MA'AT

¨She who embodies the Ancient Egyptian Seven Principles of Ma'at: Truth, Balance, Order, Harmony, Righteousness, Morality, and Justice.¨


From Skye Alexander's ¨Your Goddess Year¨Book:

Dates for Inviting Her: October 23-29


During the first week of the sun's ingress into the zodiac sign Scorpio, which astrologers connect with death, transformation, and the afterlife, we recognize the Egyptian goddess Ma'at. This goddess judged humankind posthumously and decided where souls ended up after they left the physical world.


She who decides whether or not a soul gets into heaven wields tremendous power indeed. For the ancient Egyptians, that power lay in the hands of the goddess Ma'at. When someone died, she placed the person's heart or soul, by some accounts-on one side of a set of cosmic scales. On the other side, she laid an ostrich feather. If the heart weighed in lighter than the feather, meaning it was free of sin and corruption, Ma'at allowed the soul to enter the afterlife. Otherwise, she tossed it to a lion god named Ammit to eat. No one, not even the pharaohs, escaped the goddess's judgment. Ma'at's responsibilities extended into other areas of life as well. She embodied truth and kept order in the universe. On earth, she governed the cycle of the seasons. In the skies, she held the celestial bodies in place and guided their orbits. And, like a divine manager, she balanced the relationships.



between our planet and the heavens, This goddess also presented a code that instructed the Egyptian people in matters of ethical conduct and correct action. Thus Ma'at represents righteous living, harmony, truth, and justice in this world and in the great beyond.


Legends often depict Ma'at with feathers. Not only does she weigh the heart/soul of a deceased person against an ostrich feather to determine its worthiness; artists' images often show her with feathered wings or wearing a single feather in her headdress. The Egyptian hieroglyph for “truth” is a feather.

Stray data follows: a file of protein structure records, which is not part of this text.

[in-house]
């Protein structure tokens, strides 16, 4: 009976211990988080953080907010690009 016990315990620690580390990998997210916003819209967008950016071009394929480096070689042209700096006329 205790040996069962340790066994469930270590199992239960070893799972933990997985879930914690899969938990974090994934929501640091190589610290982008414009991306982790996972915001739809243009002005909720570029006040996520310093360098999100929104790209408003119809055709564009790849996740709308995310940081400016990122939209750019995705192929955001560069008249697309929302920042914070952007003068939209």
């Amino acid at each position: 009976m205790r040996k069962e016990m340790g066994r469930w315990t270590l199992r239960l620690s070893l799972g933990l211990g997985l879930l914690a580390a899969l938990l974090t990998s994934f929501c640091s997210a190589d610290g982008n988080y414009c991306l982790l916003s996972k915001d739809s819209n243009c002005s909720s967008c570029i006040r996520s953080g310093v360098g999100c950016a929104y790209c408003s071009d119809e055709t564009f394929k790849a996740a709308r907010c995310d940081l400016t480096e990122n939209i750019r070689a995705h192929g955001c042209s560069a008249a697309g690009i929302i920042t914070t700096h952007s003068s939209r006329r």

This goddess of truth and justice can assist you in any sort of legal matter -she'll shepherd you through the process and help you get fair treatment. Ma'at can come to your aid in other areas where you seek equity too, in your workplace or personal life. If you feel a relationship lacks balance, ask the goddess to intervene and right the situation. If you sense someone isn't being honest with you or that something suspect is going on beneath the surface, let Ma'at show you how to ferret out the truth.


When you need to make an important decision, Ma'at provides insight

and enables you to see what's in your best interest. If your life seems chaotic or you want more harmony, Ma'at can help you establish order. This goddess of the afterlife also offers clarity and support to people who have lost loved ones or who may be facing their own deaths.


According to mythology, Ma'at had a divine protector, the fierce lion goddess Sekhmet (July 24-30). In ancient Egypt, the term ¨ma'at¨ also referred to the system of law and order on earth.


To Invite Her:


Invite Ma'at into your life by making this good luck talisman that will help to make a decision in your favor when you feel that you may not be judged fairly or that the odds are against you. You'll need:


Cinnamon incense

An incense holder

Matches or a lighter

A piece of paper

A pen, pencil, or marker that writes gold ink.

3 bay laurel leaves

A white feather

A piece of hematite

A clear quartz crystal

A box large enough to hold these objects but small enough to carry

easily

Blue-ribbon


1. Fit the incense into the holder and light it.


2. On the piece of paper, write a request to Ma'at, expressing the outcome you desire. Frame your request in a positive way.


3. Fold the paper three times and place it in the box.


4. Put the bay leaves, feather, hematite, and crystal in the box.


5. tie the box shut with the blue ribbon, making nine knots. Each time you tie a knot, envision yourself achieving your objective in a way that is just and fair.


6. Let the incense finish burning down and thank the goddess for

her assistance.


7. Carry the box with you or set it in a place where you'll see it often.


Photo credit: Wonderment ByAnnia


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